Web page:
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Re: [agile-usability] assessing agility

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  • Anders Ramsay
    Hi Dina, As William and others said, talking about a best method is probably not that fruitful. Similar to the saying about politics, all methods are local.
    Message 1 of 6 , Jul 13, 2009
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      Hi Dina,

      As William and others said, talking about a "best" method is probably
      not that fruitful. Similar to the saying about politics, all methods
      are local. The method or process that is ideal for your team may not
      be ideal for another team. At the same time, there are definitely
      agile usability patterns that are emerging, but even in those cases,
      when getting into specific methods and activities, I'd say they are
      likely to remain anecdotal and not really become formal best-practice
      patterns (i.e.it works for most teams, most of the time) until having
      been tested in ways similar to the patterns that became Scrum, which
      has been used in thousands of projects since being introduced in '96.
      -Anders


      On Thu, Jul 9, 2009 at 11:54 AM, dina salah<dina_salah_eldin@...> wrote:
      >
      >
      > Hi,
      > I am aware of the wide spectrum of proposals, techniques, approaches for
      > improving agile usability, however, i believe that most of the assessements
      > were ancedotal.
      > If anyone has a different opinion kindly share it.
      > What i am asking about is:
      > Among all the suggestions to achieve agile usability, how can u prove that
      > your suggested method is better than any other suggested method?Is it
      > through user/ customer satisfaction? Better Developement team productivity?
      > More Agility? ....
      > And again how do u backup your opinion?
      > Cheers,
      > Dina
      >
      >
      >
    • Jeremy Kriegel
      I think there is an assumption in the prior comments that I d like to call out. It is that you and your team are familiar with UX practices as used in
      Message 2 of 6 , Jul 13, 2009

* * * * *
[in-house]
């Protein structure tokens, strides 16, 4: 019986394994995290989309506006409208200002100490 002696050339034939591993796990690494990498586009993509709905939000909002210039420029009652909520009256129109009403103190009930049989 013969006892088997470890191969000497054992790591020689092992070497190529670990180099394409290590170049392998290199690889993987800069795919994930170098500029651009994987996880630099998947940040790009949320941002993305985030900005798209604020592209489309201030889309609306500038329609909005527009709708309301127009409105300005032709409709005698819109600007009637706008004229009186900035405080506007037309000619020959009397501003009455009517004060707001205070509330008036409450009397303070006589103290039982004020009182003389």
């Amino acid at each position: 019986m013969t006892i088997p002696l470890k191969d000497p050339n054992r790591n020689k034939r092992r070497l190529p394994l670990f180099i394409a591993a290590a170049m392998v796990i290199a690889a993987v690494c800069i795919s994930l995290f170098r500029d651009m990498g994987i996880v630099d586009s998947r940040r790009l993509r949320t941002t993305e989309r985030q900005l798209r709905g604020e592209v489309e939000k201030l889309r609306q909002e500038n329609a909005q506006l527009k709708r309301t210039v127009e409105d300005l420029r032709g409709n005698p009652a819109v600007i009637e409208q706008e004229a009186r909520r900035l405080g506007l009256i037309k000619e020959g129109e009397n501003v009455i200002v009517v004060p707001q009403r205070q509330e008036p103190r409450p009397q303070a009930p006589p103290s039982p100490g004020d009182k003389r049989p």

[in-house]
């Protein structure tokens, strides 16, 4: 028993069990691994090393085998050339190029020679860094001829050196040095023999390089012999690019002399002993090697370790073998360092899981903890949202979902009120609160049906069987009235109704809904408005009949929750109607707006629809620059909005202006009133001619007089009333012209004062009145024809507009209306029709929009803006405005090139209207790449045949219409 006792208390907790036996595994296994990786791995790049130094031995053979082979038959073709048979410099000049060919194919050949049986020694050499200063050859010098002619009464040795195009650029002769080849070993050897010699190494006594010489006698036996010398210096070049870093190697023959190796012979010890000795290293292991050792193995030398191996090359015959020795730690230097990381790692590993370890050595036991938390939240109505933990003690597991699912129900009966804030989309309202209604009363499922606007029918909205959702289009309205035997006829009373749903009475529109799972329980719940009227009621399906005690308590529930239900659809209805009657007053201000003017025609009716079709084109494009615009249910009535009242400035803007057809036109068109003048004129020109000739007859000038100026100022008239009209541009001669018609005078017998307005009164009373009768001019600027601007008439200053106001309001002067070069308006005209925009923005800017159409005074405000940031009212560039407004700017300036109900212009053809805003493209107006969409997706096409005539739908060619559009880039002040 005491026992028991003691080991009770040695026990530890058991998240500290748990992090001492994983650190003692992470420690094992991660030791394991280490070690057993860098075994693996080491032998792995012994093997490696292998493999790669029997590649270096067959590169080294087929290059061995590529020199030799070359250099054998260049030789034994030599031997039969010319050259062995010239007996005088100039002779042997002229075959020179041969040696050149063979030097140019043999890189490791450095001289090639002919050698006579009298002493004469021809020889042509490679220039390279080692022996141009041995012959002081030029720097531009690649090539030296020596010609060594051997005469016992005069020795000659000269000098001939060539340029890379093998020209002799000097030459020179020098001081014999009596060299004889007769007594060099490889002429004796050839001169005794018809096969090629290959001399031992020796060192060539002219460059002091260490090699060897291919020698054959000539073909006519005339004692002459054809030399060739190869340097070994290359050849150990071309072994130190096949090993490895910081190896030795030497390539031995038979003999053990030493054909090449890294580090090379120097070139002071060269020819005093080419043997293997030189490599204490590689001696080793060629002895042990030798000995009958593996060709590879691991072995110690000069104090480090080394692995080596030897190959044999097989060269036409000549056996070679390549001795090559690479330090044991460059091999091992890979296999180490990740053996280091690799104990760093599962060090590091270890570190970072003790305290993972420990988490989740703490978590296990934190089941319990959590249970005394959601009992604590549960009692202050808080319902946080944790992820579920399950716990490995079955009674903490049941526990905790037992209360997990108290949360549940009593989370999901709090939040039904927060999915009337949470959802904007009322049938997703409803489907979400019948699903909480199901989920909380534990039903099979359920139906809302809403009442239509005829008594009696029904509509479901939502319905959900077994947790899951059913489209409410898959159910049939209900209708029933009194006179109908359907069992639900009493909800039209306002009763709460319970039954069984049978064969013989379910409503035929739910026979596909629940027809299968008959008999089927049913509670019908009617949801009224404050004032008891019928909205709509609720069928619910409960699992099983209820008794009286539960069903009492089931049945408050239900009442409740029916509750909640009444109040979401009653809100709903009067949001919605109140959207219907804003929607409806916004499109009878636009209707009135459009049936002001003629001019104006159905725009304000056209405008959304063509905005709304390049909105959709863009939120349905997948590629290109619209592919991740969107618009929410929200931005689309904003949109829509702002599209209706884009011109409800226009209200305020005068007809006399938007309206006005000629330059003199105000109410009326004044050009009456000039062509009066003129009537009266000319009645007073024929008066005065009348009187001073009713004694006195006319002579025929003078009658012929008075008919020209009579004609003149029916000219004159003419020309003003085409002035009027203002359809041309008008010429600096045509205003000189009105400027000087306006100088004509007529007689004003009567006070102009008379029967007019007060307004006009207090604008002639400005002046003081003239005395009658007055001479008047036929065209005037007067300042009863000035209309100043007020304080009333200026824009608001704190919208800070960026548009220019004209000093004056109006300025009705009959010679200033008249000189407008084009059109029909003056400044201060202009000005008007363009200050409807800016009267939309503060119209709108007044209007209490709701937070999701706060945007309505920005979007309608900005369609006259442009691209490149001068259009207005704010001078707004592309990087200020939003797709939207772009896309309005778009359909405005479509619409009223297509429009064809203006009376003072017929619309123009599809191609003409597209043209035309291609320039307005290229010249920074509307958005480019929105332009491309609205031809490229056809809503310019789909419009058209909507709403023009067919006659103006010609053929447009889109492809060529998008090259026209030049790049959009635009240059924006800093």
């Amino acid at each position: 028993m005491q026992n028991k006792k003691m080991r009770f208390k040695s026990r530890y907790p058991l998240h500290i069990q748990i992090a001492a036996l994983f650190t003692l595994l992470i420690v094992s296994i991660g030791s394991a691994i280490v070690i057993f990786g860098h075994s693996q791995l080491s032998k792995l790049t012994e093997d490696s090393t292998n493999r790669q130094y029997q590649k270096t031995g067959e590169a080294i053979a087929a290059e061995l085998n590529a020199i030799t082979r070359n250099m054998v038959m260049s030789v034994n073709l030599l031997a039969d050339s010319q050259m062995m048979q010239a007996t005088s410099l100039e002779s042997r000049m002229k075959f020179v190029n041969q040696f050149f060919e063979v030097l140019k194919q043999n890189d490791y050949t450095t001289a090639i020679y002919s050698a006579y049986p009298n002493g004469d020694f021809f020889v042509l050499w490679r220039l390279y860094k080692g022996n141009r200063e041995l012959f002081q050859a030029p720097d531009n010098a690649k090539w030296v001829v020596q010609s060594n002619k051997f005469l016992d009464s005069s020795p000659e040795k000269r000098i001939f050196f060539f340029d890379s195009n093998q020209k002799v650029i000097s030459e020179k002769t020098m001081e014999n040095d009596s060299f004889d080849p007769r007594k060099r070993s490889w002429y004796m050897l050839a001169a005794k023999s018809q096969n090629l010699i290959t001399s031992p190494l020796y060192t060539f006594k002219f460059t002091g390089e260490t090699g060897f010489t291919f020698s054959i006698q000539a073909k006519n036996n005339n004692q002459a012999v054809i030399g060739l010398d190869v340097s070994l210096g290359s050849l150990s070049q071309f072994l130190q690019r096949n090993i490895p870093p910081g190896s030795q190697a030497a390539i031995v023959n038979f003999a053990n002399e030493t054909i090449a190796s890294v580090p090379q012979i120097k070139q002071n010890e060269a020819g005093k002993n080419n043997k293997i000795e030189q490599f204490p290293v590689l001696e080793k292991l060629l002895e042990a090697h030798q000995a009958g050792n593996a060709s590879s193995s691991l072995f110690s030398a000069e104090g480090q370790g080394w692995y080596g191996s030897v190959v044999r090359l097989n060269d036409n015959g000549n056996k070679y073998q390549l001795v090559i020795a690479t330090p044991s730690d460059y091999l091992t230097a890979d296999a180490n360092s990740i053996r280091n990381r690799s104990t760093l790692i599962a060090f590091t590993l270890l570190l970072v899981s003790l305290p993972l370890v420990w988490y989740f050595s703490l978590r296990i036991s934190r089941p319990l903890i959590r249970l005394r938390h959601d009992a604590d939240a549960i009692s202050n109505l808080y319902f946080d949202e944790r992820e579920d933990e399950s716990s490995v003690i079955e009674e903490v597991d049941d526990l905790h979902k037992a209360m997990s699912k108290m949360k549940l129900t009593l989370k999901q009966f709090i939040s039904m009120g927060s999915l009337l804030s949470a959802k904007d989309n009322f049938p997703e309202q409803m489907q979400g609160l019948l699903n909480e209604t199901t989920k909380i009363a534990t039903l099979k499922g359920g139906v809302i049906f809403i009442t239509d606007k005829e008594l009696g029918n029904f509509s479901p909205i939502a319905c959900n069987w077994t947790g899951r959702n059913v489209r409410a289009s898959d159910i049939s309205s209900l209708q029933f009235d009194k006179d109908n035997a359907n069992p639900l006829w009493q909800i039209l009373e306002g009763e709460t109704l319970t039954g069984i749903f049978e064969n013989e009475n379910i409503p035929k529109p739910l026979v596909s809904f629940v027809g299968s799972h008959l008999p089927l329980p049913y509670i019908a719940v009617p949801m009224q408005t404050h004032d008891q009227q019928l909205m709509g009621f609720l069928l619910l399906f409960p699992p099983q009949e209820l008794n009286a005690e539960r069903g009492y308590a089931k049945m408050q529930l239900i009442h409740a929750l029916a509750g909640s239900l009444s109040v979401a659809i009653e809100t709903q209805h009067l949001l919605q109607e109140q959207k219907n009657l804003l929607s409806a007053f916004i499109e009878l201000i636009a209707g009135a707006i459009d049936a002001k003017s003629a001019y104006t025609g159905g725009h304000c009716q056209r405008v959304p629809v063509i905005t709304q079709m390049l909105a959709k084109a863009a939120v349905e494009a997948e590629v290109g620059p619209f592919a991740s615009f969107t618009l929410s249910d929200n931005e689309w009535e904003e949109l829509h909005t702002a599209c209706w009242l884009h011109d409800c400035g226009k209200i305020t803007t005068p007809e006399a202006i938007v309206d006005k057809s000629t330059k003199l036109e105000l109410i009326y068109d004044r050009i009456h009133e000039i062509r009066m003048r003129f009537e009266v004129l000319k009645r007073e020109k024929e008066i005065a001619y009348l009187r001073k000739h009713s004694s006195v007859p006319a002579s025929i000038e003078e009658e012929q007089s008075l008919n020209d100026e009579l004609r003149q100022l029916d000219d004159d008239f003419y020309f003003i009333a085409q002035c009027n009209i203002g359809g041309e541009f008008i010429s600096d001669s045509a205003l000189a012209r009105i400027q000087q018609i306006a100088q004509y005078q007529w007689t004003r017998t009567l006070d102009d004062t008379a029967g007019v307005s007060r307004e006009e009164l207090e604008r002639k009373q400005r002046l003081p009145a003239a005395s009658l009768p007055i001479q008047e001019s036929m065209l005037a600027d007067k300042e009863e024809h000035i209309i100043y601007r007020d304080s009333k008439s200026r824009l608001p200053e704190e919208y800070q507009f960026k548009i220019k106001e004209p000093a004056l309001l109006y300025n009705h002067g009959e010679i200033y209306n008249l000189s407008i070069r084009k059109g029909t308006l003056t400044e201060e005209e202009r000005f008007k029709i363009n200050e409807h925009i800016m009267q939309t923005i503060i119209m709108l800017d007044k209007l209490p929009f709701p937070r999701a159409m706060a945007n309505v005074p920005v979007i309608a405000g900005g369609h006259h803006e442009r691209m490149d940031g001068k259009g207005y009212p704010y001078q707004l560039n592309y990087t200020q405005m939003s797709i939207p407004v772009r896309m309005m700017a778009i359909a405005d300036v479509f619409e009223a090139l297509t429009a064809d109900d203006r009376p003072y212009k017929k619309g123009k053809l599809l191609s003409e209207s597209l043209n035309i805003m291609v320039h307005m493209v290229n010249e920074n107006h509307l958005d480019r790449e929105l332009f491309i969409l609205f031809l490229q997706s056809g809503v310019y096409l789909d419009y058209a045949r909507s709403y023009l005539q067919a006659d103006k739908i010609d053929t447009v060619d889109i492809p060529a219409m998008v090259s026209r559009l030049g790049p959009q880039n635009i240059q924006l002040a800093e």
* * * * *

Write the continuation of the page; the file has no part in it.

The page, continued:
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        I think there is an assumption in the prior comments that I'd like to call out. It is that you and your team are familiar with UX practices as used in non-agile environments. If you are, then it is a case of how to adapt what you know or learn new techniques that will benefit your situation. 

        If, however, you are new to UX in general, you might need to start by learning some of the baseline UX practices. Many of the things that worked outside of agile will still work inside of agile. They may just need to be tweaked in their execution or timing.

        Jeff Patton has put together a fairly generic 2 week process that will cover the UX bases in an agile way. If you need a place to start, consider it. Once you have a baseline, his or your own, you can start evolving it to meet your specific needs. I can't find a blog post where he spells it out, but this one is close (http://www.agileproductdesign.com/blog/emerging_best_agile_ux_practice.html). You may just need to go to one of his workshops, however, if you digest most of his writings, you'll have a good sense for what he will present.

        -jer

        "Be well, do good work & keep in touch."
            - Garrison Keillor


        On Mon, Jul 13, 2009 at 1:14 PM, Anders Ramsay <andersr@...> wrote:


        Hi Dina,

        As William and others said, talking about a "best" method is probably
        not that fruitful. Similar to the saying about politics, all methods
        are local. The method or process that is ideal for your team may not
        be ideal for another team. At the same time, there are definitely
        agile usability patterns that are emerging, but even in those cases,
        when getting into specific methods and activities, I'd say they are
        likely to remain anecdotal and not really become formal best-practice
        patterns (i.e.it works for most teams, most of the time) until having
        been tested in ways similar to the patterns that became Scrum, which
        has been used in thousands of projects since being introduced in '96.
        -Anders



        On Thu, Jul 9, 2009 at 11:54 AM, dina salah<dina_salah_eldin@...> wrote:
        >
        >
        > Hi,
        > I am aware of the wide spectrum of proposals, techniques, approaches for
        > improving agile usability, however, i believe that most of the assessements
        > were ancedotal.
        > If anyone has a different opinion kindly share it.
        > What i am asking about is:
        > Among all the suggestions to achieve agile usability, how can u prove that
        > your suggested method is better than any other suggested method?Is it
        > through user/ customer satisfaction? Better Developement team productivity?
        > More Agility? ....
        > And again how do u backup your opinion?
        > Cheers,
        > Dina
        >
        >
        >


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